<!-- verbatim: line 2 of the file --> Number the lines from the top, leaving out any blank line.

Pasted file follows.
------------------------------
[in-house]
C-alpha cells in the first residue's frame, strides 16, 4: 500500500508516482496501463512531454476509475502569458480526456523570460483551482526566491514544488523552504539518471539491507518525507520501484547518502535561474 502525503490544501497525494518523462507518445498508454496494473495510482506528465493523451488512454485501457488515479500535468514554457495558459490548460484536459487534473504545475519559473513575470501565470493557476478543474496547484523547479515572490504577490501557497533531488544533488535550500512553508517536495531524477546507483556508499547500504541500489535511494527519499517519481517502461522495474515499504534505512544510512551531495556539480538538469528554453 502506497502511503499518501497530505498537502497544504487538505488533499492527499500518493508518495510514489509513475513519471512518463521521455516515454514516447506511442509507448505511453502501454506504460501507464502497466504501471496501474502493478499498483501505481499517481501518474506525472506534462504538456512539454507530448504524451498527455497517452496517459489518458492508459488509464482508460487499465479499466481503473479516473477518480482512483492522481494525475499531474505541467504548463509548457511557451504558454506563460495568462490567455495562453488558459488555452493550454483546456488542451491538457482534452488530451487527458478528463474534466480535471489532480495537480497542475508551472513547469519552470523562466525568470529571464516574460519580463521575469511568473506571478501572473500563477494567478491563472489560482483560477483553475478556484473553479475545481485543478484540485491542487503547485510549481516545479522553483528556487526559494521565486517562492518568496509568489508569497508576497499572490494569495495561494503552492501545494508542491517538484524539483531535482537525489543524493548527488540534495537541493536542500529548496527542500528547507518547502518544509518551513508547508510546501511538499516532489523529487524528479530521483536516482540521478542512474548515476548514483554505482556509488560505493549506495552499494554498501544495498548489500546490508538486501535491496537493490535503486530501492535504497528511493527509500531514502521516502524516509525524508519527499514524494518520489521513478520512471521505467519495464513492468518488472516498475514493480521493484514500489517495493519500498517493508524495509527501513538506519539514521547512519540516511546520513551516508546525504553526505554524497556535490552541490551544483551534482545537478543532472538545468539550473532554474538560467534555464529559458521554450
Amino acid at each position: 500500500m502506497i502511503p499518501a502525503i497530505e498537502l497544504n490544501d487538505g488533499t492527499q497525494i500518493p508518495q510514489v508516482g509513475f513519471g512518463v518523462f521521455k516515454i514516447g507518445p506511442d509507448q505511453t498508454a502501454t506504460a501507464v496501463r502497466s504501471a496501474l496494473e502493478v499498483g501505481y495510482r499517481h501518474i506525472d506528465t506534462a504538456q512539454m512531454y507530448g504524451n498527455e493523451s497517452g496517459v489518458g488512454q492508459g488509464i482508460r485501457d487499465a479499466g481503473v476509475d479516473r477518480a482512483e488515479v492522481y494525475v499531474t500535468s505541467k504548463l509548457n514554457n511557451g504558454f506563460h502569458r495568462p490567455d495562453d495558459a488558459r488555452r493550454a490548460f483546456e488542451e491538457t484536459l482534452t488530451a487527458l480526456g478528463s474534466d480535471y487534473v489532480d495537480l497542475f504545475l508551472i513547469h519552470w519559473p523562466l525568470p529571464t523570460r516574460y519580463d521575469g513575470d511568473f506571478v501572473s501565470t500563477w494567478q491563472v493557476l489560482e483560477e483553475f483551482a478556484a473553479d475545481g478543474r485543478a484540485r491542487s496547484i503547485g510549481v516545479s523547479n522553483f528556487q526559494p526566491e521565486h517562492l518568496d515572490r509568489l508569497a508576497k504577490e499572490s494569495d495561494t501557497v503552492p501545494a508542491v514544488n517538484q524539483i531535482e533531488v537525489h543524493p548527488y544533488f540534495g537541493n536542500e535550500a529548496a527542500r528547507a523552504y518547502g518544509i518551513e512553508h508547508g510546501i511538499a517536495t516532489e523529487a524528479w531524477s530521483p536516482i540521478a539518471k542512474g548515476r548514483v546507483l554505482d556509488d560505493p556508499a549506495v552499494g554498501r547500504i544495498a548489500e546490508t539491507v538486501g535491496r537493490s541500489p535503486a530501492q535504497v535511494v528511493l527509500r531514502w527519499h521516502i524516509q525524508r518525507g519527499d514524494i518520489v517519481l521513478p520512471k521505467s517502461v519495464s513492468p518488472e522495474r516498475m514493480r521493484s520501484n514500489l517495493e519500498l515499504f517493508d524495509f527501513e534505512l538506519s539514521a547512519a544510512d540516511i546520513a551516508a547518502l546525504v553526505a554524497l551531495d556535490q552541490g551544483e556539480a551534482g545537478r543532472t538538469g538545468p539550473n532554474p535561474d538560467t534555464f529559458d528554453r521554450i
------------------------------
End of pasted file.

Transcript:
C-alpha cells in the first residue's frame, strides 16, 4: 500500500508516482496501463512531454476509475502569458480526456523570460483551482526566491514544488523552504539518471539491507518525507520501484547518502535561474 502525503490544501497525494518523462507518445498508454496494473495510482506528465493523451488512454485501457488515479500535468514554457495558459490548460484536459487534473504545475519559473513575470501565470493557476478543474496547484523547479515572490504577490501557497533531488544533488535550500512553508517536495531524477546507483556508499547500504541500489535511494527519499517519481517502461522495474515499504534505512544510512551531495556539480538538469528554453 502506497502511503499518501497530505498537502497544504487538505488533499492527499500518493508518495510514489509513475513519471512518463521521455516515454514516447506511442509507448505511453502501454506504460501507464502497466504501471496501474502493478499498483501505481499517481501518474506525472506534462504538456512539454507530448504524451498527455497517452496517459489518458492508459488509464482508460487499465479499466481503473479516473477518480482512483492522481494525475499531474505541467504548463509548457511557451504558454506563460495568462490567455495562453488558459488555452493550454483546456488542451491538457482534452488530451487527458478528463474534466480535471489532480495537480497542475508551472513547469519552470523562466525568470529571464516574460519580463521575469511568473506571478501572473500563477494567478491563472489560482483560477483553475478556484473553479475545481485543478484540485491542487503547485510549481516545479522553483528556487526559494521565486517562492518568496509568489508569497508576497499572490494569495495561494503552492501545494508542491517538484524539483531535482537525489543524493548527488540534495537541493536542500529548496527542500528547507518547502518544509518551513508547508510546501511538499516532489523529487524528479530521483536516482540521478542512474548515476548514483554505482556509488560505493549506495552499494554498501544495498548489500546490508538486501535491496537493490535503486530501492535504497528511493527509500531514502521516502524516509525524508519527499514524494518520489521513478520512471521505467519495464513492468518488472516498475514493480521493484514500489517495493519500498517493508524495509527501513538506519539514521547512519540516511546520513551516508546525504553526505554524497556535490552541490551544483551534482545537478543532472538545468539550473532554474538560467534555464529559458521554450